By Michelle Wagner | Outer Banks Voice on June 16, 2021
Southern Shores to increase police presence, add signage
After motorists used a number of strategies to circumvent the town-instituted “no left-turn” restriction from westbound U.S. 158 onto S. Dogwood Trail last weekend, Southern Shores plans on a few changes this weekend, including increasing the police presence at the intersection.
Motorists coming over the Wright Memorial Bridge bound for vacation destinations to the north in Duck and Corolla have long used Southern Shores neighborhoods as a shortcut to avoiding N.C. 12, resulting in more than a decade of seasonal traffic woes that have become increasingly acute in recent years.
The “no-left-turn” weekends— which began last weekend and will be in effect from 8 a.m. to 6 p.m. on Saturdays and Sundays through Aug. 15 — are an attempt to deter the cut-through traffic that is clogging the municipality’s residential streets. But problems were reported after last week’s effort, with some observers complaining that Southern Shores needs to take more comprehensive measures to tackle the problem.
Reports on social media over the weekend noted that travelers, in an effort to get onto S. Dogwood Trail, were pulling into the newly opened 7-Eleven at U.S. 158 or turning onto The Woods Road to turn around and cross U.S. 158 to head northbound on S. Dogwood Trail.
“Apparently the no left-hand turn on Dogwood Trail in Southern Shores is a joke,” one post read. “No one is there to do anything about it.” Another social media commenter noted that some vehicles were passing the intersection and “making a U-turn smack in the middle of 158, then turning on Dogwood anyway. Someone’s gonna get hurt.”
In a Voice interview, Southern Shores Town Manager Cliff Ogburn noted that in addition to an increased police presence this weekend, it is anticipated that the left-turn traffic signal onto S. Dogwood Trail would be a permanent red light during the restricted hours. Due to difficulties, the North Carolina Department of Transportation was unable to make it a permanent red light last weekend.
Southern Shores Mayor Tom Bennett also told the Voice that there will be additional “Local Only Traffic” signs placed at E. Dogwood and Hickory, Hillcrest, Sea Oats and Wax Myrtle to further discourage cut-through traffic. “We’ll see if it makes any real difference and if it does make a difference, what other problems we generate,” Bennett noted.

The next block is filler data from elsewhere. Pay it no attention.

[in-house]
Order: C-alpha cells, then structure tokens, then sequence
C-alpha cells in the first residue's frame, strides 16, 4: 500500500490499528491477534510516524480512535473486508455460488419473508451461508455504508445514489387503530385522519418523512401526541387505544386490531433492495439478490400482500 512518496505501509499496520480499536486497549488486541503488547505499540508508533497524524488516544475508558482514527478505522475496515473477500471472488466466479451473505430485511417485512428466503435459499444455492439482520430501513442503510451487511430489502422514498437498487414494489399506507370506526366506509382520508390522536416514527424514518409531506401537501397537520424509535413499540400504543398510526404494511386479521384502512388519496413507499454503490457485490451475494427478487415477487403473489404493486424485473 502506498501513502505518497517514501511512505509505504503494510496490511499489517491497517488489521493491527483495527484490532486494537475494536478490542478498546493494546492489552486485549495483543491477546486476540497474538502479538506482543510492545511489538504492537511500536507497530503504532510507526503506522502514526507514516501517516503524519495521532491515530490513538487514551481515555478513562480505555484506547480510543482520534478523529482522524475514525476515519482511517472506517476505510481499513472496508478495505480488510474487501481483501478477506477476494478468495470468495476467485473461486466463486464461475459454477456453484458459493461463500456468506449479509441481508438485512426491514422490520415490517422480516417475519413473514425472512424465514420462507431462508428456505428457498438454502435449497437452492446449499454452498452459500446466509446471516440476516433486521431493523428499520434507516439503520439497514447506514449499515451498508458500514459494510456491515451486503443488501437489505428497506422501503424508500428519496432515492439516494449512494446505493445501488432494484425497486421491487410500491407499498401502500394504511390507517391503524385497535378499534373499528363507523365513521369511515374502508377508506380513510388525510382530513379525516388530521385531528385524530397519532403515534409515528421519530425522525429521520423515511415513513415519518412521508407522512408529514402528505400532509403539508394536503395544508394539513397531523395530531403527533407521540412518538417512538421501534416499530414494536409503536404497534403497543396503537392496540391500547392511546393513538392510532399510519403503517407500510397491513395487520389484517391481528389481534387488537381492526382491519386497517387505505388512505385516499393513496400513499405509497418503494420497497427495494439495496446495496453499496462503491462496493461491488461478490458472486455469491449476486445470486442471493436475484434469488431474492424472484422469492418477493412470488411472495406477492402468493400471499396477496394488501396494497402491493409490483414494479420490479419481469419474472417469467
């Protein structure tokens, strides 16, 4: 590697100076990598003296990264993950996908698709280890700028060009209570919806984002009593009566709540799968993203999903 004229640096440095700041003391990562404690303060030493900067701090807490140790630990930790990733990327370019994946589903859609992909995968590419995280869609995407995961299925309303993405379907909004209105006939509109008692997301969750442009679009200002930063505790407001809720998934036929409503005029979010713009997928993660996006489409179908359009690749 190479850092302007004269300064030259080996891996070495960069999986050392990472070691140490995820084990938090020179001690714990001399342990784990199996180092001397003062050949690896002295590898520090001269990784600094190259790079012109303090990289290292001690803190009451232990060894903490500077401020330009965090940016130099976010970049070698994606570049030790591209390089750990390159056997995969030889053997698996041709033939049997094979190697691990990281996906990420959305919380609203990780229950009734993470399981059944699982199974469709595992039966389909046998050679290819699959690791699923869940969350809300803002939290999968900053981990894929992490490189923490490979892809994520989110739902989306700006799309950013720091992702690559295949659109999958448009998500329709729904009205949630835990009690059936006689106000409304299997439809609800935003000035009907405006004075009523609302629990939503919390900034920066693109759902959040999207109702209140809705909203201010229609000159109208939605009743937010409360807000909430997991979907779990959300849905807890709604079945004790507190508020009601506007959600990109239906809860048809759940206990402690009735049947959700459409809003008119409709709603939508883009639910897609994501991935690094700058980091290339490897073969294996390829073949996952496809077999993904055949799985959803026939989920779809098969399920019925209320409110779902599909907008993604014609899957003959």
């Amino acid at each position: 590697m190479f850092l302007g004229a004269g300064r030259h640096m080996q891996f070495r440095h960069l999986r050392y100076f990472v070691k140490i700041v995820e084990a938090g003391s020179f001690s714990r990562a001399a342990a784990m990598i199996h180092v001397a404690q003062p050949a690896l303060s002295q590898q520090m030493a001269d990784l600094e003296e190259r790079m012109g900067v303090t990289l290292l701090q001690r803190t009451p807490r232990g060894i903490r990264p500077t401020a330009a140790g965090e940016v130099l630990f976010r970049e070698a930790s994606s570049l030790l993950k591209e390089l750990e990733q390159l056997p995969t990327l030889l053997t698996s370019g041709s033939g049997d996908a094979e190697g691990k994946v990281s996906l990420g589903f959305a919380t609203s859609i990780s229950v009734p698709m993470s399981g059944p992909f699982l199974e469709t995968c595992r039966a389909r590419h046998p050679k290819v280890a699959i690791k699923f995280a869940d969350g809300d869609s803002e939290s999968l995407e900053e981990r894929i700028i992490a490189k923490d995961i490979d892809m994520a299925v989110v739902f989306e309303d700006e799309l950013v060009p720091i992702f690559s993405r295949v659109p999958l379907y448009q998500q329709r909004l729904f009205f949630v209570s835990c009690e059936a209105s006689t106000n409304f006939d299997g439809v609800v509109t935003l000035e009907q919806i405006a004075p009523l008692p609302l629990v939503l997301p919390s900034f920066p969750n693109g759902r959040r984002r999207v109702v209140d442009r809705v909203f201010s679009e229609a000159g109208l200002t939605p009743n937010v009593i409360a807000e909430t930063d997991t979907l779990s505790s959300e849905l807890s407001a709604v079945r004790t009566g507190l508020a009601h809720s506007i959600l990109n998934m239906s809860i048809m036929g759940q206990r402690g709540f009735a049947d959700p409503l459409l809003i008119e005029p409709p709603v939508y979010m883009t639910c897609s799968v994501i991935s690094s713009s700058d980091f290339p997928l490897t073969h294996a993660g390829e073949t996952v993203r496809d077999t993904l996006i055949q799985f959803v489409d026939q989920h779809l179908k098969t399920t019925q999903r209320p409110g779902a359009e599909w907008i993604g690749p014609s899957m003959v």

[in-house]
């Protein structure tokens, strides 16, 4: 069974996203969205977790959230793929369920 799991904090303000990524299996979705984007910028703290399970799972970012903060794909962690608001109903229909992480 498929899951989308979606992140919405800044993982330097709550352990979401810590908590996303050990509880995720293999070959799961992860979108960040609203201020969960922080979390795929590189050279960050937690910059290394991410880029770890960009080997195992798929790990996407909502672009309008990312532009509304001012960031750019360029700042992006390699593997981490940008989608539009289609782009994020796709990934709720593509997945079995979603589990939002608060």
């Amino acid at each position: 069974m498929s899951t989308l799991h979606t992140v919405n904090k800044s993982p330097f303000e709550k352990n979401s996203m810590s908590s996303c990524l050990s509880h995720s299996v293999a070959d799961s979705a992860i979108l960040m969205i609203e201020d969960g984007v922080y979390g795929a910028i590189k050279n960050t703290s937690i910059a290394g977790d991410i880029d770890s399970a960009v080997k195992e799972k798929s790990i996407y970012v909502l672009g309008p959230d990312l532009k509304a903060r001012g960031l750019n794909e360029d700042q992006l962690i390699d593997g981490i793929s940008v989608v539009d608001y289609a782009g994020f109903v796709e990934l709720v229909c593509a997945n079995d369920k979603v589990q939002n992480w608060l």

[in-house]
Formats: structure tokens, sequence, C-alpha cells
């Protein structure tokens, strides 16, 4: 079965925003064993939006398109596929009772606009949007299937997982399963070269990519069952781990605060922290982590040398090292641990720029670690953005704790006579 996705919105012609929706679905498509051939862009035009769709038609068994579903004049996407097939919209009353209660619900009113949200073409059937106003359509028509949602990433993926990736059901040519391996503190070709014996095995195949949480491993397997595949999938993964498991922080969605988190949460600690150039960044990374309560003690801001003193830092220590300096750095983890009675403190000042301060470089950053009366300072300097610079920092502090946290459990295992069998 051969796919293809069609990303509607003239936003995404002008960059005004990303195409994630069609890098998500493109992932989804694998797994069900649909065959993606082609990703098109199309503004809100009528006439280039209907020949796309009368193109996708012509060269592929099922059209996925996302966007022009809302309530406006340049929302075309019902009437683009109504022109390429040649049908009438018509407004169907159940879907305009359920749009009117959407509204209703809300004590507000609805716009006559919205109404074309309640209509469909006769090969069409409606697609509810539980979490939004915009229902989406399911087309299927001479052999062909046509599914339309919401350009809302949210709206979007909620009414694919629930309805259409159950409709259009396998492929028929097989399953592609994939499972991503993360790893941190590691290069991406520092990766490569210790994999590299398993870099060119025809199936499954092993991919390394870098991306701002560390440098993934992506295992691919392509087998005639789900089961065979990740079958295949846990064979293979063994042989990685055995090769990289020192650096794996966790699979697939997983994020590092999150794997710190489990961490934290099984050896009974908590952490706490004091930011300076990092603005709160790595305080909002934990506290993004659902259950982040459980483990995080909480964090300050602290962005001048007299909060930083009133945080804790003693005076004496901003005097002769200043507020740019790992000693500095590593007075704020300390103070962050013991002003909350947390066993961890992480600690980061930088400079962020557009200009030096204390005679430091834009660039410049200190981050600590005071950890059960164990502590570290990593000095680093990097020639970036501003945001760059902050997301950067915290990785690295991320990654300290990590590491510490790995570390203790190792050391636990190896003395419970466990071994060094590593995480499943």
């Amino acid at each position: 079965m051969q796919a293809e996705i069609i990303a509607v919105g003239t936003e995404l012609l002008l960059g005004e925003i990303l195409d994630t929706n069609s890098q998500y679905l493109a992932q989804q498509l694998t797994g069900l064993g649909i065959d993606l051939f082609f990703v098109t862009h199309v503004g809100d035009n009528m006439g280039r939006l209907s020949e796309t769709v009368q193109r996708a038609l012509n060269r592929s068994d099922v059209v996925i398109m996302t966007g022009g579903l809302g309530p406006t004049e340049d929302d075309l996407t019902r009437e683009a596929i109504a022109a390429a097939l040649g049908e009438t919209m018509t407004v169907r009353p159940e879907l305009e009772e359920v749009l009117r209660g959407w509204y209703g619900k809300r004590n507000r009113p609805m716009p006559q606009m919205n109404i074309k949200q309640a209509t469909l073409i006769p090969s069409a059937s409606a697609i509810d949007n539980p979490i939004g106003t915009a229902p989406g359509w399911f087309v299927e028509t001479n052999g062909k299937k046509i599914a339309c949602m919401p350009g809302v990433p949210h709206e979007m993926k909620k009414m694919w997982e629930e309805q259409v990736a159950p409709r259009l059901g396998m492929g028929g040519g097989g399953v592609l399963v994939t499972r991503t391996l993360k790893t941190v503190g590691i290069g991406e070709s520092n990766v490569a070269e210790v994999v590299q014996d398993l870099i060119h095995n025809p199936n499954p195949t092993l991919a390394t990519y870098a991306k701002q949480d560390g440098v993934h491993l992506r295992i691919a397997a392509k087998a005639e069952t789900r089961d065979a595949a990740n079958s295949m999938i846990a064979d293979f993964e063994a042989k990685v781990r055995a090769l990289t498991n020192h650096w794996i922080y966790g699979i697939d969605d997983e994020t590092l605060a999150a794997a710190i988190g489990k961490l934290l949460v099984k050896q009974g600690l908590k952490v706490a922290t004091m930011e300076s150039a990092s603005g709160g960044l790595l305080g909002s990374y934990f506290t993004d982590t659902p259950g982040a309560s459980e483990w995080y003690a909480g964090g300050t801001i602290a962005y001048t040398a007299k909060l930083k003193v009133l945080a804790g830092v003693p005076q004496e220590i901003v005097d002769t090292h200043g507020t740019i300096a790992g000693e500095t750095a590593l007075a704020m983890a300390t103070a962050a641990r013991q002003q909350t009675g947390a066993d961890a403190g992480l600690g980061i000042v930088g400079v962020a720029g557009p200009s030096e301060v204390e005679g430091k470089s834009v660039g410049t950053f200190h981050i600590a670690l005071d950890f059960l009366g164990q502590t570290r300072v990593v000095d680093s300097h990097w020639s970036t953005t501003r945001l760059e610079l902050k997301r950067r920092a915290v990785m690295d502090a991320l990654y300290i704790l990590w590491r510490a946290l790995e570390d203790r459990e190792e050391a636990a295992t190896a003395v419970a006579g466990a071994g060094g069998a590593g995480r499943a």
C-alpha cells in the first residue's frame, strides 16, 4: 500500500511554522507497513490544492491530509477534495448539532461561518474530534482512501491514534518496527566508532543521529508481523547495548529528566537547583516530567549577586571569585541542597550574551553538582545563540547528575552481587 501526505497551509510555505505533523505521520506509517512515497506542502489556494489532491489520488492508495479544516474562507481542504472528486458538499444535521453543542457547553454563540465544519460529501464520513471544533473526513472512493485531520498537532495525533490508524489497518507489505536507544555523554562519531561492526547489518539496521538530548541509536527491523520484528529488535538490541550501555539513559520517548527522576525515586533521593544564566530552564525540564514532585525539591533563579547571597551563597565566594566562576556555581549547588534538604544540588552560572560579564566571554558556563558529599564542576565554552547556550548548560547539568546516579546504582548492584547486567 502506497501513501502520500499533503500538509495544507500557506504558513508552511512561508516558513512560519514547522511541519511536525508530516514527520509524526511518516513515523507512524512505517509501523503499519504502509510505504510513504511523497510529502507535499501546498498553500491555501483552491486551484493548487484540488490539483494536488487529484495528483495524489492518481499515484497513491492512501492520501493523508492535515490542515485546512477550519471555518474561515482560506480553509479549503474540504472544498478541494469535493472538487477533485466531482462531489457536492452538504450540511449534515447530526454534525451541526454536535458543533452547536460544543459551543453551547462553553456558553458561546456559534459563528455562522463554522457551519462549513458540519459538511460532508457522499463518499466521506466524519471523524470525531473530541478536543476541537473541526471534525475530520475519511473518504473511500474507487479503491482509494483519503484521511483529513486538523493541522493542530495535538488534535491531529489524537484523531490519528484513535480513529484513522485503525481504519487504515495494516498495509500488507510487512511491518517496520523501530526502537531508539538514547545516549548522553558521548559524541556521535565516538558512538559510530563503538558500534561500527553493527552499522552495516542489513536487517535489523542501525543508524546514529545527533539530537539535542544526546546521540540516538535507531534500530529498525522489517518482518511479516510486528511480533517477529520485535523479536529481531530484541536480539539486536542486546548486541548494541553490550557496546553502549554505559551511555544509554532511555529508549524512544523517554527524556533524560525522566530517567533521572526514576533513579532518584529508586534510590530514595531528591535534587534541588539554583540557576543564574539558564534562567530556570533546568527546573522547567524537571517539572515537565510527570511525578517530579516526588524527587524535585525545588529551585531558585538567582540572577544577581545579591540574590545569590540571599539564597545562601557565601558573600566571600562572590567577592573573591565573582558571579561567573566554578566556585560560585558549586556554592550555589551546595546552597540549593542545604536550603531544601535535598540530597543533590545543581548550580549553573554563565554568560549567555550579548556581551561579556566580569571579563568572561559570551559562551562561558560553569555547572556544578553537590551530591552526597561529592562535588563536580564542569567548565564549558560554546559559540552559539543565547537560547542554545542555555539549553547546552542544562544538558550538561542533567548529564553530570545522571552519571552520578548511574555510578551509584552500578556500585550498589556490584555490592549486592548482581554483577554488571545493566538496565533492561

As far as the verdict on the first weekend, Bennett said, “I think it worked as I well as I would have expected it to work, because people are just going to follow what Waze tells them to do, or whatever app they happen to be using. “There is no quick fix. We have to try different things and see how we make them work.”
Tommy Karole, who chaired the cut-thru traffic committee that offered recommendations to the Southern Shores Town Council in March, thinks the solution is simple. Those recommendations included the installation of two radio frequency-controlled gates accessed only by residents – one on South Dogwood Trail and the other on Juniper Trail.
“One simple gate,” he asserted. “We’re not blocking off the town of Southern Shores, making it private and all this other nonsense on social media. One simple gate is going to tell people coming across [the bridge] on WAZE that they can’t go through Southern Shores. You can’t make a U turn.”
Karole asserted that the roads in Southern Shores are owned by the town, not the state. “[They are] owned, maintained and paid for by the taxpayer,” he said. “And we have every right to limit traffic.”
“The Town Council in Southern Shores is treating this as if it’s a new problem,” he added. “We experimented with the no left turns last year and it did not work. And now, all of the sudden, it’s become a safety issue, a quality-of-life issue and a property value issue. It’s time for them to get off their hands and stop the traffic.”
Southern Shores resident Ann Sjoerdsma said she witnessed people turning right on The Woods Road on June 12 in order to turn around to get on South Dogwood. She was also in traffic along South Dogwood Trail that came to a dead stop that day. “It was a no-left-turn weekend and it seemed like it was open season,” she said. “It didn’t seem to affect the traffic that much…I was really shocked.”
Sjoerdsma, a longtime town resident who operates The Southern Shores Beacon online site, favors a comprehensive approach to the traffic problems plaguing the town.
“I think there is a lot of frustration by residents and homeowners who have been dealing with it for ten years that the Town Council’s pretty much put its head in the sand and is still not prepared to do what’s necessary to alleviate the cut-through traffic,” she said. “And especially since they had this whole year to at least try something or come up with something different.”
She added that it’s past time that the towns and county came together to develop a plan to address the traffic issues, asserting that, “I really think there needs to be a comprehensive effort involving all those jurisdictions just to keep [the traffic] on the thoroughfare and move them through.”
For his part, Bennett acknowledged the difficulty of the challenge at hand. “We’ve been talking about so many options for so many years,” the mayor noted. “We are concerned and trying to correct the problem. It’s a real tough task.”